60s Music

Johnny Cymbal – A Talented and Prolific Singer-Songwriter

Johnny CymbalShort career summation on Johnny Cymbal

Johnny Cymbal (1945-1993) was an American singer-songwriter and record producer. He used a lot of pseudonyms before settling on Johnny Cymbal. As Johnny Cymbal, he first tasted success when his single “Mr. Bass Man” (released on Kapp) climbed to #16 on the pop chart in 1963, while another Kapp single “Teenage Heaven” was a minor hit. As “Derek”, Cymbal outdid “Mr. Bass Man” with “Cinnamon” (released on Bang label) which became his most successful single, just missing the Top 10 in 1968. Although he had obvious talents as a singer, Cymbal’s greatest skill was songwriting from which he also became successful for. He and his close friend and professional partner Peggy Clinger sang together as a duet and also wrote songs, and would continue their close association until Clinger’s death from a drug overdose. Cymbal returned to Nashville where he lived most of his later life, as well as continued his songwriting until his death in 1993 at age 48.

Early life and career

Johnny Cymbal was a pop singer, songwriter and record producer.

He was born John Hendry Blair in Ochiltree, Ayrshire in Scotland, United Kingdom on February 3, 1945. He later moved to Cleveland, Ohio with his family. From his start when he was 15 up to his death in 1993, we can say that Cymbal devoted all his life in music and nothing else mattered to him but making and writing music.

Cymbal was a songwriter, first and foremost. He used to gather notes that contained all his ideas and words. Sure, he also got a wonderful singing voice and an excellent stage presence. But he was more than serious in songwriting, which Cymbal himself believed that it was his greatest talent indeed. This is proven by the over 200 songs that the prolific Cymbal had written during his lifetime.

At 17, he recorded a handful of singles on his first label MGM, but all of them flopped. Since then he had jumped from label to label as well as from one stage name to another. He had recorded for Kapp, Columbia, DCP, Musicor, Amaret, Scepter, Bang and Chelsea among others.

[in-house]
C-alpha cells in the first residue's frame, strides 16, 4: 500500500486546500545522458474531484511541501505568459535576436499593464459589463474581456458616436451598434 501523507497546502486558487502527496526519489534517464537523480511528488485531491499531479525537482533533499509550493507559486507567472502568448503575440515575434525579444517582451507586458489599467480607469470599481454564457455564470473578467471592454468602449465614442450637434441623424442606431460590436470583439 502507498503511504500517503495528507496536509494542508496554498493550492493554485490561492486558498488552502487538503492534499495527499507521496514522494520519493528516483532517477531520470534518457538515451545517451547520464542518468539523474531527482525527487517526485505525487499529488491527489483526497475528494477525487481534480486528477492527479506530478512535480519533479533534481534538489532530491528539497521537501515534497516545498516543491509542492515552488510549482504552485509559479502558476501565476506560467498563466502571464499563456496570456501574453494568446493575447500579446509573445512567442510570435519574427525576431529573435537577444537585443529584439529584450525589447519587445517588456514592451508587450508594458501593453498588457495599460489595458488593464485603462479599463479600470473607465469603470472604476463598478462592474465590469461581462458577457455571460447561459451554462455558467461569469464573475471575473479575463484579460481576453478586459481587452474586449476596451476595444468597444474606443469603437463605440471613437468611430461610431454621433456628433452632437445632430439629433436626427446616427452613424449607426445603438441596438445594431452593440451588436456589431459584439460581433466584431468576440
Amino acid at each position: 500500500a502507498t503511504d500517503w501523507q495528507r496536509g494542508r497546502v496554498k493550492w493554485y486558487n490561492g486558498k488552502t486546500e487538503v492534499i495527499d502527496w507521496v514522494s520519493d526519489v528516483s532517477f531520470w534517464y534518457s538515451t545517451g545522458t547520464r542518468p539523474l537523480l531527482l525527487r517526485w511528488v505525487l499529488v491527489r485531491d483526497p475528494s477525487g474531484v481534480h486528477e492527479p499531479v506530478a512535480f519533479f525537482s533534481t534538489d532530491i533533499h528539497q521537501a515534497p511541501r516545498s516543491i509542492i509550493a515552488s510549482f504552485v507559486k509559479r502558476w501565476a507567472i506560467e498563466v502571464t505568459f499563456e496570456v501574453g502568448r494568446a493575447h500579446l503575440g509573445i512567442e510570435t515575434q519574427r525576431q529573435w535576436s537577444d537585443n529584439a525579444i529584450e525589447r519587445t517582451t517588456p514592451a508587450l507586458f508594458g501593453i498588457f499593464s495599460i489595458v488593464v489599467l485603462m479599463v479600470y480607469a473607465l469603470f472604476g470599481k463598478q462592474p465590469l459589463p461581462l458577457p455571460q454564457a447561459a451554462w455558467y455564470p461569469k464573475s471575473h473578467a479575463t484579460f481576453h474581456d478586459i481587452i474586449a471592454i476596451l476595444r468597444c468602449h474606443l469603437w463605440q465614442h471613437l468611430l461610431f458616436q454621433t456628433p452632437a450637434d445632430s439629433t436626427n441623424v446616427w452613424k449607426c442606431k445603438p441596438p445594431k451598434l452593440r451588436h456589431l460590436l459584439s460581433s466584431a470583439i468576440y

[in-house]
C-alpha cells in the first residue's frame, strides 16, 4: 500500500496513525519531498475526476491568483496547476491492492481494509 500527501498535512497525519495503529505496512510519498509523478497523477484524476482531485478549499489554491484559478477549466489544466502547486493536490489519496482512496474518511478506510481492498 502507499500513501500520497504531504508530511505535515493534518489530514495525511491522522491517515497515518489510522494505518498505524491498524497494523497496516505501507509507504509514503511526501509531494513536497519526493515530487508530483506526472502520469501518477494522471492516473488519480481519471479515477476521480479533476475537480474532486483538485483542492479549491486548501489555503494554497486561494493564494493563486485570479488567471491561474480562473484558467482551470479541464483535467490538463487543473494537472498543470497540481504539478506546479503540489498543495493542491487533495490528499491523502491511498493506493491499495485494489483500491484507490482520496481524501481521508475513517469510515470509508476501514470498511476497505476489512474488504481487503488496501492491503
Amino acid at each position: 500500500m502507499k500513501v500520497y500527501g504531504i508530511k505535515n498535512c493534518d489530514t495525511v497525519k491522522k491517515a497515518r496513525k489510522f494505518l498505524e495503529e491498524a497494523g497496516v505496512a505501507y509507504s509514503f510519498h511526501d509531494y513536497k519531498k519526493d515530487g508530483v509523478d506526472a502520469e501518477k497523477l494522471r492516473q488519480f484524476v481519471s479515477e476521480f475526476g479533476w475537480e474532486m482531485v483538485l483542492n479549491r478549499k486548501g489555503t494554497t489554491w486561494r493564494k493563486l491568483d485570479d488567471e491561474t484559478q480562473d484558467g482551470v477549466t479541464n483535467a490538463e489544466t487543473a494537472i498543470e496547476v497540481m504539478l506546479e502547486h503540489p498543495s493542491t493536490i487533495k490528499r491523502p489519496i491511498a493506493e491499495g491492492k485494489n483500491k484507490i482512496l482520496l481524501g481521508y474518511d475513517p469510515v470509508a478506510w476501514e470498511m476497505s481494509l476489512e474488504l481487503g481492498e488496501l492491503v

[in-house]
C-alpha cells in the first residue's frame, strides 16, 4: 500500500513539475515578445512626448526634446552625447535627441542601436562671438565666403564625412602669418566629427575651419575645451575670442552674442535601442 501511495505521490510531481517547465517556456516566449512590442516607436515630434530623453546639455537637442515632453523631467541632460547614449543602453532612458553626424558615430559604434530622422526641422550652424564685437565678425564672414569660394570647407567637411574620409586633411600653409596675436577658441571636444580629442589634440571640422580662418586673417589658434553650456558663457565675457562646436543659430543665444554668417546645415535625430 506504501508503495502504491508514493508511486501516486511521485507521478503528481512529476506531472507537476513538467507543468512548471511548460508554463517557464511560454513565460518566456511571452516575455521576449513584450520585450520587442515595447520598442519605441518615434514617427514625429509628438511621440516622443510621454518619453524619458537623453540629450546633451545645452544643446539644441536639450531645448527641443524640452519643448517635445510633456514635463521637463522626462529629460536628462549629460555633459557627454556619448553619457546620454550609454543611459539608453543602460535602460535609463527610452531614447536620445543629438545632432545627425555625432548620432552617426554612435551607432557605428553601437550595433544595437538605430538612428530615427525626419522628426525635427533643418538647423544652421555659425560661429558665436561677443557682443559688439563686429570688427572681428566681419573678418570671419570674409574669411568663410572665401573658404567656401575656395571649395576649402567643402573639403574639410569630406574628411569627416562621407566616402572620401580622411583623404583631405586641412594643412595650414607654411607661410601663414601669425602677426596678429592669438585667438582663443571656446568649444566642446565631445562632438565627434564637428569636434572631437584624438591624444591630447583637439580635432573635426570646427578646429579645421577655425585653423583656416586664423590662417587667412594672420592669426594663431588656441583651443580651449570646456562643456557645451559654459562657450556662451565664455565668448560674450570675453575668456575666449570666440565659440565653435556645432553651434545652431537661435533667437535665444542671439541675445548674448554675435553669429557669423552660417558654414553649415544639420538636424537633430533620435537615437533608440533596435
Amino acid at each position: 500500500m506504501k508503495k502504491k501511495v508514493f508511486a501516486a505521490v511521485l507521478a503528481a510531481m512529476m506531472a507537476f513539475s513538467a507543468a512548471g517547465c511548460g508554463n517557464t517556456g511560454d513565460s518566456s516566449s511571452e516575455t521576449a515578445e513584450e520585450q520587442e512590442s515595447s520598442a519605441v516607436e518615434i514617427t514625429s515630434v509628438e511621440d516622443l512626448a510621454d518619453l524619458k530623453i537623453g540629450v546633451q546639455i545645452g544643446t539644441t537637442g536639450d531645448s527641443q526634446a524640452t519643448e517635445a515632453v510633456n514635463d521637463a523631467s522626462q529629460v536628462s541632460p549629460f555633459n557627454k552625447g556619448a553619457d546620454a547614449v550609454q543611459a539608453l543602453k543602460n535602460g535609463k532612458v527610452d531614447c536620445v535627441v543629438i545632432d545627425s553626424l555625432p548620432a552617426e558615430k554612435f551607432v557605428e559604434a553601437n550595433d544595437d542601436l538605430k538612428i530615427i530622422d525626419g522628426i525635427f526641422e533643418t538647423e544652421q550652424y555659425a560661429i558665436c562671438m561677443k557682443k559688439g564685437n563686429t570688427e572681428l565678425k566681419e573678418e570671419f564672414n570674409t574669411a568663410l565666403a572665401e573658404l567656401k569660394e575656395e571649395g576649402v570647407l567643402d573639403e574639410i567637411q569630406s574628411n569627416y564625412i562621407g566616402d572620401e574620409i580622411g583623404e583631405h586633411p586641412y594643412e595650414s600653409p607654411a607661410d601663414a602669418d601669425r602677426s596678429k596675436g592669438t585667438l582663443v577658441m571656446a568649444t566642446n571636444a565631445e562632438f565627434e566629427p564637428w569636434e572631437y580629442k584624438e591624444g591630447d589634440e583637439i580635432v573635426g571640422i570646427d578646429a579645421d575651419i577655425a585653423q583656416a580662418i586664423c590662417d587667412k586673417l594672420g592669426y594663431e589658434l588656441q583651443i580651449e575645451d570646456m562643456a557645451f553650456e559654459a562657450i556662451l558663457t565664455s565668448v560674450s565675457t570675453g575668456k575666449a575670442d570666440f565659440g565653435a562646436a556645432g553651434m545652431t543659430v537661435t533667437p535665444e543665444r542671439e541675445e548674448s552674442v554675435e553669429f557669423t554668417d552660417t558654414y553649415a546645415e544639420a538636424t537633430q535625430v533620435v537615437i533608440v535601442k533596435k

As a singer, Cymbal had used a lot of pseudonyms such as the name of his brother “Derek,” as well as “Brother John,” “The Eye-Full Tower,” “Dallas,” “The Non-Conformists,” among a lot of other names he could ever think of.

 

First hit with “Mr. Bass Man”

In 1963 Cymbal released what would be his biggest hit ever, “Mr. Bass Man” which he wrote himself. Released on Kapp, it reached #16 on the Billboard Hot 100 and #24 on the UK singles that same year. He also had minor hits including “Teenage Heaven” (#58 pop, #19 adult contemporary) adn “Dum Dum Dee Dum” (#77 pop).

Biggest hit with “Cinnamon”; later life and career

However, by 1966 Cymbal had married and started a family, so he no longer wished to be on the road and turned his focus more on songwriting. It brought him greater success than his singing career did. Among his most best-known songwriting credits was “Cinnamon” (a #11 pop hit for Derek — Cymbal, actually — in 1968) and “Rock Me Baby” (#38 pop hit for David Cassidy in 1972). He wrote and co-wrote material for other artists such as Elvis Presley, Gene Pitney, the Partridge Family, The Spencer Davis Group, Trini Lopez, Jan and Dean, and the legendary Mae West, among countless other singers.

Cymbal also teamed up with his soul-mate and fellow songwriter Peggy Clinger as Cymbal and Clinger, until Clinger’s death to drug overdose. Her demise devastated him.

Cymbal later moved to Nashville and waxed off occasional singles. Songwriting became his most successful pursuit during those times. He had a solid career in Nashville for ten years until he suddenly passed away there on March 16, 1993, aged 48.

 

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